How to Harvest Wild Fennel

Overview

Like dandelions and purslane, wild fennel is an edible weed found growing throughout North America. The plant is commonly seen growing in open sunny fields. The plant's tender leaves, seeds and bulb are all edible and commonly used to add flavor to meat dishes. Grab a pair of pruning shears or a knife and explore a nearby vacant field to find a hidden harvest of wild fennel.

Step 1

Pick the seeds. The seeds are commonly used as a standalone spice when ground, and can also be used to start new fennel plants in your own backyard. Seeds are ready for harvesting when they are brown in color and fall off of the plant easily. Place a container under the bunch of seeds and shake the plant to dislodge all of the ripe seeds.

Step 2

Cut fennel leaves with scissors all season long for use in salads and other dishes that call for leafy vegetables. Choose leaves that are tender and soft, which are typically found on the tips of the fennel plant's shoots rather than at the shoots' base where the stem is woodier and the leaves are tougher.

Step 3

Harvest the wild fennel's bulb. This is the most prized section of the fennel plant. Use a ruler and measure the approximate size of the bulb. It is ready for harvesting when it measures 3 to 5 inches wide.

Step 4

Grasp the base of the wild fennel's stems. Use a knife and cut the bulb away from the fennel plant's roots at soil level. After severing the bulb, cut off the top stems an inch from the bulb. Take the wild fennel bulb home and rinse it under cold water. Use it immediately or store it in your fridge for up to a week.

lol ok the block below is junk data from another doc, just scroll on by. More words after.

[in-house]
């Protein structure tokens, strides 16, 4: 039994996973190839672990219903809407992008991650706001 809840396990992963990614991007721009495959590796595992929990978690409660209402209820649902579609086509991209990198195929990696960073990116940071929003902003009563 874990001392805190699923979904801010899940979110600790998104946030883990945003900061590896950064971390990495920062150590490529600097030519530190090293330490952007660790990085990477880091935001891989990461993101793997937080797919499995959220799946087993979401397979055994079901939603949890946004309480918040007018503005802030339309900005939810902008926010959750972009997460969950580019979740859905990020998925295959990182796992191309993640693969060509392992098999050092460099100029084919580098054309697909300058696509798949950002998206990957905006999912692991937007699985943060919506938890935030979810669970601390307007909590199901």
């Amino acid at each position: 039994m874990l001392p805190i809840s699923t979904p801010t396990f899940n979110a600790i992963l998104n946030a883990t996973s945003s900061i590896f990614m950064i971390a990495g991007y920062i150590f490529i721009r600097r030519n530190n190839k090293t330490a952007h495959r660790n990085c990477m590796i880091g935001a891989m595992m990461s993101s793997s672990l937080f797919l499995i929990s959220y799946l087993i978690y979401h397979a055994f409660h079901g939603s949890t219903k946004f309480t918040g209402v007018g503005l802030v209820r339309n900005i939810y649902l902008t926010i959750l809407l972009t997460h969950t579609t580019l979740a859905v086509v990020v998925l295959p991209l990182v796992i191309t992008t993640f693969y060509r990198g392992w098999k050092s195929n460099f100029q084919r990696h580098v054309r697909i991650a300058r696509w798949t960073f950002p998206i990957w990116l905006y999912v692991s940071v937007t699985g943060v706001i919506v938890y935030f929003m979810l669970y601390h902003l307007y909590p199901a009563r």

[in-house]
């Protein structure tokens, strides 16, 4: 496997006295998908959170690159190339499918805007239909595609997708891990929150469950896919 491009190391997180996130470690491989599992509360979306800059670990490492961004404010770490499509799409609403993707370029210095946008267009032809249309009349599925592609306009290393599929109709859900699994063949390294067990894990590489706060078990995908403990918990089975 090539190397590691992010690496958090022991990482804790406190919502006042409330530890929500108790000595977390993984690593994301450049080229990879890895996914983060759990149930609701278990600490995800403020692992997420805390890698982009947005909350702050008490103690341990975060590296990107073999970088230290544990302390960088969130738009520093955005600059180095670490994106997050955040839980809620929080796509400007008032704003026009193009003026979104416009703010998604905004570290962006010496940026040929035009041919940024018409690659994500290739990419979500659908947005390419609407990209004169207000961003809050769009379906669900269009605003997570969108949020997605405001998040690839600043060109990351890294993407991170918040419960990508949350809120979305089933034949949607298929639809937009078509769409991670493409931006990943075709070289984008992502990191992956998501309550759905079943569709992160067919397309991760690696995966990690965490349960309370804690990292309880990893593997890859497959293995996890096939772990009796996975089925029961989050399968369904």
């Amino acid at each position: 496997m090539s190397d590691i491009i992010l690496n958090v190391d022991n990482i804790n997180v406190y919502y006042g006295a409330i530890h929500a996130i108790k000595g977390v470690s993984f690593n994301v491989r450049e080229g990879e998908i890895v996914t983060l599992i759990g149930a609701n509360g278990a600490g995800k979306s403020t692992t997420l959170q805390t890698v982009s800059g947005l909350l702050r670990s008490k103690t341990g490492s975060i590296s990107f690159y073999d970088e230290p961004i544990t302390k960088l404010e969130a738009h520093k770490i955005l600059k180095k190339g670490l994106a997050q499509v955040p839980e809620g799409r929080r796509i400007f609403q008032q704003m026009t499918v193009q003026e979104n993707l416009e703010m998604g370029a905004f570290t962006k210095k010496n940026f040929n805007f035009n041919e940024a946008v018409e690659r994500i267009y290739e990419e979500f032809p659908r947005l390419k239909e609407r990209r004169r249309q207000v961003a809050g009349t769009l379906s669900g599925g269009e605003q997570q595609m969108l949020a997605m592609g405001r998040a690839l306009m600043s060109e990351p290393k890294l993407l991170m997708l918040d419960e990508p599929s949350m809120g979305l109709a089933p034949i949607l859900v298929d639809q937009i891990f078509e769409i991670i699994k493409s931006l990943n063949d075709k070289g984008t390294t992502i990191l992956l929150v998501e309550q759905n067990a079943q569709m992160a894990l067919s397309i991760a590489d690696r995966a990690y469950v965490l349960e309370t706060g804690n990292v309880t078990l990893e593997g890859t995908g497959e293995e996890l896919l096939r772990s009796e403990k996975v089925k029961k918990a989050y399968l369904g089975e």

Tips and Warnings

  • Don't harvest wild fennel on the roadside, as these may have been treated with herbicides or may be coated with car exhaust.

Things You'll Need

  • Container
  • Scissors or pruning shears
  • Rule
  • Knife

References

  • "The Herb Gardener: A Guide to All Seasons"; Susan McClure; 1997
  • "The Forager's Harvest: A Guide to Identifying, Harvesting and Preparing Edible Wild Plants"; Samuel Thayer; 2006

Who Can Help

  • The Atlantic: Info and Recipes for Wild Fennel
Keywords: wild fennel, eat wild fennel, harvest wild fennel

About this Author

Josh Duvauchelle is an editor and journalist with more than 10 years' experience. His work has appeared in various magazines, including "Honolulu Magazine," which has more paid subscribers than any other magazine in Hawaii. He graduated with honors from Trinity Western University, holding a Bachelor of Arts in professional communications, and earned a certificate in applied leadership and public affairs from the Laurentian Leadership Centre.